Should Taxes Be Higher? It's the million dollar question! Up? Down? No change? Where in the world should taxes go? In election years, the question of tax rates fills the airwaves. In non-election years, the question of tax rates, again, fills the airwaves. So what's the answer? George Mason University Professor of Economics Tim Groseclose explains his research on the topic. Basically, there's a certain point at which higher tax rates actually reduce the amount of revenue the government collects. What's that point? When are tax rates too high? Learn a valuable lesson in economics, and public policy.
Let’s discuss an important concept from economics, the Laffer Curve.
This concept is named after the man who developed it, Arthur Laffer, a major American economist who has taught at the University of Chicago, University of Southern California, and elsewhere.
The Laffer Curve illustrates the two most important things we need to know about taxes: how much money the government can raise from taxes and at what level of taxation the government might start getting less, not more, revenue.
The Laffer Curve is illustrated here by a two-dimensional graph. The horizontal line is the tax rate that the government chooses, and the vertical line is the revenue that the government receives from that tax rate.
First, because zero times any number is zero, if the tax rate is zero, then the government receives zero revenue. Accordingly, zero-zero is our first point on the curve. Now suppose the government chooses a very small tax rate, say 1 percent. The government will then begin to receive some revenue from citizens. This means that another point on the curve must be something like this. Now suppose the government charges a 2 percent tax rate, then everyone would agree that it will receive even more revenue -- which means that another point on the graph must be something like this. And if the government keeps raising the rate, then revenue will continue to go up. at least when we’re in the low-tax-rate part of the graph.
This means that if we fill in the curve, it has an upward slope -- at least when we’re in the low-tax-rate-part of the graph.
Now suppose the government charges a 100% tax rate. If this happens, then no one would work. That is, why would anyone work when the government is going to take all the money that they make? And if no one works, the national income would be zero. This means that government revenue would be 100% of zero, or zero. This means that another point on the curve must be here.
Now let’s complete the curve. When we do, we see that the curve must have a hump. That is, it could look like this, or this, or this, but it has to have a hump. This is simply because the revenue line has to go up in the low tax-rate part of the graph and has to start going down to reach the point we drew at the 100% tax rate.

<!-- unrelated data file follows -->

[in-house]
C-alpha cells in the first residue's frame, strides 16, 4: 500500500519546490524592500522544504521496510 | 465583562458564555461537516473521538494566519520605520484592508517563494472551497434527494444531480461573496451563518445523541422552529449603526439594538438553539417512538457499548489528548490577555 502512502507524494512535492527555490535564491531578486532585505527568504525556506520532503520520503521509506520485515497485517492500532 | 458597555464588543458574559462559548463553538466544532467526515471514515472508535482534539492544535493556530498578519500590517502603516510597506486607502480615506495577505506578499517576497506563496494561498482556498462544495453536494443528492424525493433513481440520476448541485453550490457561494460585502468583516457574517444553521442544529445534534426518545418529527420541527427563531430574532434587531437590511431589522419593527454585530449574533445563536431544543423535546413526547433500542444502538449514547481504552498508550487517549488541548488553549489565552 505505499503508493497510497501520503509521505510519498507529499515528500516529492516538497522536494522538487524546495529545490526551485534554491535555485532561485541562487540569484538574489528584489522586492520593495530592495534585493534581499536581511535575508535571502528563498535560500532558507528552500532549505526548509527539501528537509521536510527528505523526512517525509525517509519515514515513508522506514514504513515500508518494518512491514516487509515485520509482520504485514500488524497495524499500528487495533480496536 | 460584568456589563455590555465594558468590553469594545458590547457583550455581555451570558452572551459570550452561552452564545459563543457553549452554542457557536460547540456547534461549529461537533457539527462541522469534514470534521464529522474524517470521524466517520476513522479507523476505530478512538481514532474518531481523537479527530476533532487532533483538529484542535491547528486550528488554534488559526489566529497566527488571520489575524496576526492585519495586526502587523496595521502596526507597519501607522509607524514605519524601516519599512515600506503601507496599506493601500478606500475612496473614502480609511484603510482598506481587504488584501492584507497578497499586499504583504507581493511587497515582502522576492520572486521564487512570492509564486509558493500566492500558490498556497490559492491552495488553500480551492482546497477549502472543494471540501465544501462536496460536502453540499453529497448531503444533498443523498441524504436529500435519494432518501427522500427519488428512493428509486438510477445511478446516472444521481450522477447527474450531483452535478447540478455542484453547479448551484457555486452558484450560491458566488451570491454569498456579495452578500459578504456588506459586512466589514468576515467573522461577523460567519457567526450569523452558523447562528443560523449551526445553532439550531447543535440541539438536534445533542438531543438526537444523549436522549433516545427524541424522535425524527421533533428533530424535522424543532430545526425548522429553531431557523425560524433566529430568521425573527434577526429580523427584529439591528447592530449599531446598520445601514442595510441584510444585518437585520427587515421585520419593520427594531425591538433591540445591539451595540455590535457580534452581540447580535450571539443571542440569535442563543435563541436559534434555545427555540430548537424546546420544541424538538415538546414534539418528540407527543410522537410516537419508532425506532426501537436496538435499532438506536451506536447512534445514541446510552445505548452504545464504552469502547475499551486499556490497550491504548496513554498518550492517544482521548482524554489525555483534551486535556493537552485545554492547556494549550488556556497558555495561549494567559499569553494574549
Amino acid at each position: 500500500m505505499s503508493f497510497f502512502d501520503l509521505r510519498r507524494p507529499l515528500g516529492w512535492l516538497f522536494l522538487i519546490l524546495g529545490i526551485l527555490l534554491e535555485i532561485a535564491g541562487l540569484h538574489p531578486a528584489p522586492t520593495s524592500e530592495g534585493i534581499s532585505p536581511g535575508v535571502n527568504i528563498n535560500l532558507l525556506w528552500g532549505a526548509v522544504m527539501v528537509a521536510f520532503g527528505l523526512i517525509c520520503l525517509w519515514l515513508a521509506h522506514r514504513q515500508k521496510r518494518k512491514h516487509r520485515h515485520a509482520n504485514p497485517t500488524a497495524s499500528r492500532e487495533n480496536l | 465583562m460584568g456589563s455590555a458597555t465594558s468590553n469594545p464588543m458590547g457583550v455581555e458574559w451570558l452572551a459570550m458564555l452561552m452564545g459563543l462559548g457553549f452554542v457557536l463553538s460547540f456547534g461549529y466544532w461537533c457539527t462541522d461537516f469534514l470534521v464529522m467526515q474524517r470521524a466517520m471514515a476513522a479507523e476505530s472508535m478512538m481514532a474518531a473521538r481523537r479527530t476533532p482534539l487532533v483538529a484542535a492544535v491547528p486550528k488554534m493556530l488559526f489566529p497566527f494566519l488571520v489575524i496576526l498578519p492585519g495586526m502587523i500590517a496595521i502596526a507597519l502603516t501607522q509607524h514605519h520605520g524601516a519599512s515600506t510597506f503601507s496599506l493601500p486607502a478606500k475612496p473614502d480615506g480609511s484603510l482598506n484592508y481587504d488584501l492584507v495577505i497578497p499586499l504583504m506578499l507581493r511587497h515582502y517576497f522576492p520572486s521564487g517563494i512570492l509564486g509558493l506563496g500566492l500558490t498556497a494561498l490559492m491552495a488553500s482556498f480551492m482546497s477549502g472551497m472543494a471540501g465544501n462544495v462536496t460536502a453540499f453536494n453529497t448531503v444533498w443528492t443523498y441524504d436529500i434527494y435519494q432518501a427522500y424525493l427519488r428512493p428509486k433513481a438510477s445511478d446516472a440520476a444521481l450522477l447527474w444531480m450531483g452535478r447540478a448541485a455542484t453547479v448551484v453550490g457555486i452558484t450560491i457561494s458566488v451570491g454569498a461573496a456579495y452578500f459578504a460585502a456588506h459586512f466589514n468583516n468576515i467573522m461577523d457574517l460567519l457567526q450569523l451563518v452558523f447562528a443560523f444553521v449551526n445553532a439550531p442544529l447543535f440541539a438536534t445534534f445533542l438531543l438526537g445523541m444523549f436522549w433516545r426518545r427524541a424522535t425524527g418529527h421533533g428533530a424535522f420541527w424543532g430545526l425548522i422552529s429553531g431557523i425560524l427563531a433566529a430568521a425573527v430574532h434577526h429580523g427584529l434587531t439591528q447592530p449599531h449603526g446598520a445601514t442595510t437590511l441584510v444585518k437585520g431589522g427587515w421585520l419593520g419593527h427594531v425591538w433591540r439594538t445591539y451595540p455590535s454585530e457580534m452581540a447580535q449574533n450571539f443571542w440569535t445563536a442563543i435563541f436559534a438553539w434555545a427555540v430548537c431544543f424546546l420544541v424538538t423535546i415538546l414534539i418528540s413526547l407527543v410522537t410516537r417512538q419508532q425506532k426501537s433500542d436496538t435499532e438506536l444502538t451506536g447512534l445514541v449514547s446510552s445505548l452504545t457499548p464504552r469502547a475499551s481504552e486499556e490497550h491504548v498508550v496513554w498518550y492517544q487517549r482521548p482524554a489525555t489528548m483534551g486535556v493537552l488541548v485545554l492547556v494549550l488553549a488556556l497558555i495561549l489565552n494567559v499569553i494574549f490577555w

But if the curve slopes downward it implies something remarkable -- something that few of those who push for higher and higher taxes want to admit. It means that when tax rates are high, if you make them higher, you’ll actually bring in less revenue to the government.
This has in fact occurred in practice. For instance, during the Great Depression, when Congress passed the Hawley-Smoot tariff bill, although the bill raised taxes on imported goods, the revenue that came from those taxes actually decreased. A more recent example occurred in the early 1980s. After President Reagan and Congress drastically reduced the tax rates on the rich, the tax revenue that came from the rich actually increased.
All economists -- even the most leftwing ones -- agree that the true Laffer Curve, the one that reflects real life, has a hump, and that therefore the curve has a downward sloping part, meaning at some point tax revenues start going down when you increase rates. So where, then, do economists disagree? They disagree about exactly where the hump occurs.
When I took my first economics class, in 1984 at Stanford University, the textbook said that the hump occurs somewhere around the 70% tax rate. But apparently was I taught something wrong! New evidence from an unexpected source suggests that the hump occurs at a much lower tax rate, something around 33 percent.
That source is a study by Christina Romer and her husband David Romer. Both are economics professors at the University of California Berkeley. Christina Romer was the chairman of President Barack Obama’s Council of Economic advisors. In other words, the study was written by one of the most influential liberal economists in the United States. And it was published in the American Economic Review, the most widely respected economics journal in the world.
The study examined how national income responds to tax rates. But as far what concerns us here, they key point is, that if you do the math, the results imply that the hump on the Laffer Curve occurs where the tax rate is around 33 percent -- much lower than economists previously thought.
Let’s now put these findings into political terms. They suggest that, no matter what your politics, you should not want tax rates to be above 33 percent. Obviously, conservatives and many moderates think rates should be lower than that. But even if you are an extreme leftwinger and your only goal is to make government as big as possible -- you should still oppose a tax rate higher than 33 percent. The reason is that, as the Romer and Romer study suggests, when taxes go higher than that, the government actually gets less money.
Everyone of every political persuasion should pay attention to the Romer and Romer Study and its important implications. They suggest that if we decrease tax rates, government revenues might actually rise.
I’m Tim Groseclose, professor of political science and economics at UCLA for Prager University.
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Course: Lower Taxes, Higher Revenue